Etymology
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depression (n.)

c. 1400 as a term in astronomy, "angular distance of a star below the horizon," from Old French depression (14c.) and directly from Medieval Latin depressionem (nominative depressio), noun of action from past participle stem of Latin deprimere "to press down, depress" (see depress).

The literal sense "act of pressing down, state of being pressed down" is attested from 1650s. The meaning "dejection, state of sadness, a sinking of the spirits" is from early 15c. (as a clinical term in psychology, from 1905); meteorological sense is from 1881 (in reference to barometric pressure); meaning "a lowering or reduction in economic activity" was in use by 1826; given a specific application (with capital D-) by 1934 to the one that began worldwide in 1929. For "melancholy, depression" an Old English word was grevoushede.

A melancholy leading to desperation, and known to theologians under the name of 'acedia,' was not uncommon in monasteries, and most of the recorded instances of medieval suicides in Catholicism were by monks. [Lecky, "History of European Morals"]
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groin (n.)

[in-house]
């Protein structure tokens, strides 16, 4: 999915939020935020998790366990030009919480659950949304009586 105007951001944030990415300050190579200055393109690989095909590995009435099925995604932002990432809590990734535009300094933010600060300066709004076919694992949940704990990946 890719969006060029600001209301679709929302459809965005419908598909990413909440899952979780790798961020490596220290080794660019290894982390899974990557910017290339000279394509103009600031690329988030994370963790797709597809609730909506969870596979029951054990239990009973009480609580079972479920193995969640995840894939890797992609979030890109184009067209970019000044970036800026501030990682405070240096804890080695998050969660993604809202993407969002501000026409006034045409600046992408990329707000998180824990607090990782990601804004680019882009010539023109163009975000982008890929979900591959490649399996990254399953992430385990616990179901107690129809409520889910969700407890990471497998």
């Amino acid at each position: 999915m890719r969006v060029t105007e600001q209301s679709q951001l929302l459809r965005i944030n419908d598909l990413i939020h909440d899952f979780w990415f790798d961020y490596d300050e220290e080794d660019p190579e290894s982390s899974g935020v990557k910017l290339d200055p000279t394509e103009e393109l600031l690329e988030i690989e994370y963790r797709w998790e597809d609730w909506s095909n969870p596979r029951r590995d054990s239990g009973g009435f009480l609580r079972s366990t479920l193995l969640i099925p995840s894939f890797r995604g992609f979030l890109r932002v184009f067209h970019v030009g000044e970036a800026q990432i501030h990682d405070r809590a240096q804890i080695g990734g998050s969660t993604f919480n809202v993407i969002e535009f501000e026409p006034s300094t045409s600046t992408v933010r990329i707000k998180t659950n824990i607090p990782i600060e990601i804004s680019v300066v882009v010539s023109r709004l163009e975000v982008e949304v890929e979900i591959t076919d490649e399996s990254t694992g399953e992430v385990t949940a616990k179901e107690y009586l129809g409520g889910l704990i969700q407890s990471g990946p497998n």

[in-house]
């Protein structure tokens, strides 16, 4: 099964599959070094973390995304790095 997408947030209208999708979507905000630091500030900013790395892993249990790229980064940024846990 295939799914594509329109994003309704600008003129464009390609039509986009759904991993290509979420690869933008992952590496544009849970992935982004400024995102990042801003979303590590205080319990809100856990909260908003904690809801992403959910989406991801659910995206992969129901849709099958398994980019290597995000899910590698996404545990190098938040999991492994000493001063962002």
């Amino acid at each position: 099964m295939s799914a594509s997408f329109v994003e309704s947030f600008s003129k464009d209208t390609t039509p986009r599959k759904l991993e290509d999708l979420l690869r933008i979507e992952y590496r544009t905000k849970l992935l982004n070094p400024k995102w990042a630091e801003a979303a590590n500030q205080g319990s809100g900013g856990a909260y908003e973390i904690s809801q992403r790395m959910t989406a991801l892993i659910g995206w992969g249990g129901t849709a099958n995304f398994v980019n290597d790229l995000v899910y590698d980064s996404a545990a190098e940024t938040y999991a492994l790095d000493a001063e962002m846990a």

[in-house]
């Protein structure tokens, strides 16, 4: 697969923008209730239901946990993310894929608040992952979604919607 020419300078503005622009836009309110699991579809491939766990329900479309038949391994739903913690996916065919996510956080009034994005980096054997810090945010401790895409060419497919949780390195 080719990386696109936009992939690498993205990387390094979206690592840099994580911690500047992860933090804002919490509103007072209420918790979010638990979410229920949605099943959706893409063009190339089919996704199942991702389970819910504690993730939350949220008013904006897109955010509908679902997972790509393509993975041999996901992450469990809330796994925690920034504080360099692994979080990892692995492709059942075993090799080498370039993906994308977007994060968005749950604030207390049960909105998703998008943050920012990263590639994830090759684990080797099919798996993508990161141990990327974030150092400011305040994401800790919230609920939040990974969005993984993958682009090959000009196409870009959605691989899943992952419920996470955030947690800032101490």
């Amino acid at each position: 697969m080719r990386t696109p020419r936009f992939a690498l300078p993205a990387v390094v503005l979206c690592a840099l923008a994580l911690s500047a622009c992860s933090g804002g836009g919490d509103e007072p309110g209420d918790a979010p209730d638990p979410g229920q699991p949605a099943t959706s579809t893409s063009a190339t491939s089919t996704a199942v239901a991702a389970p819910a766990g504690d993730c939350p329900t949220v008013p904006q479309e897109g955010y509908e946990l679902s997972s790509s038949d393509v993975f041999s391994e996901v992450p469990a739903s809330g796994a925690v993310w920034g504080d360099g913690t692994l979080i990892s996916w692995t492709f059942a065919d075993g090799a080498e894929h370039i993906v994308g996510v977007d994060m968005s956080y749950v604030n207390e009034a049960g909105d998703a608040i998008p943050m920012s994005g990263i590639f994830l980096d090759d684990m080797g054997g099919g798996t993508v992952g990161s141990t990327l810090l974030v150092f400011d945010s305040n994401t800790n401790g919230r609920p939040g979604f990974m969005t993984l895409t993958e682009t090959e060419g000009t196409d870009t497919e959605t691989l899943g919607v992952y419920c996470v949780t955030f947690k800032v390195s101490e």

"oblique depression of the body between the abdomen and thighs," 1590s, earlier grine (1530s), from Middle English grynde "groin" (c. 1400), originally "depression in the ground," from Old English grynde "abyss," perhaps also "depression, hollow," from Proto-Germanic *grundus (see ground (n.)). Altered 16c. by influence of loin or obsolete groin "snout of a pig." The architectural groin "curving edge formed by the intersection of two vaults" is from 1725.
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hypo (n.)
1711, "depression of the spirits," short for hypochondria; 1904 as short for hypodermic needle.
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blues (n.2)
"depression, low spirits," 1741, from blue (adj.1) in the sense "low-spirited" (c. 1400).
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indentation (n.2)
"action of making a dent or impression; small hollow or depression, slight pit," 1847, from indent (v.2).
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pit-viper (n.)

venomous serpent, so called from the characteristic depression between the eyes and the nose, by 1872, from pit (n.1) + viper.

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melancholia (n.)

"mental condition characterized by great depression, sluggishness, and aversion to mental action," 1690s, from Modern Latin melancholia (see melancholy).

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cupule (n.)

"small cup-shaped depression or object," 1830, from Modern Latin cupula, diminutive of Latin cupa "cask, barrel" (see cup (n.)).  

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geosyncline (n.)
1895, probably a back-formation from adjective geosynclinal (1879); see geo- + synclinal. Geosynclinal was used as a noun meaning "a region of depression" from 1873.
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blah (n.)
"idle, meaningless talk," 1918, probably echoic; the adjective meaning "bland, dull" is from 1919, perhaps influenced by French blasé "bored, indifferent." The blahs "depression" is attested by 1966.
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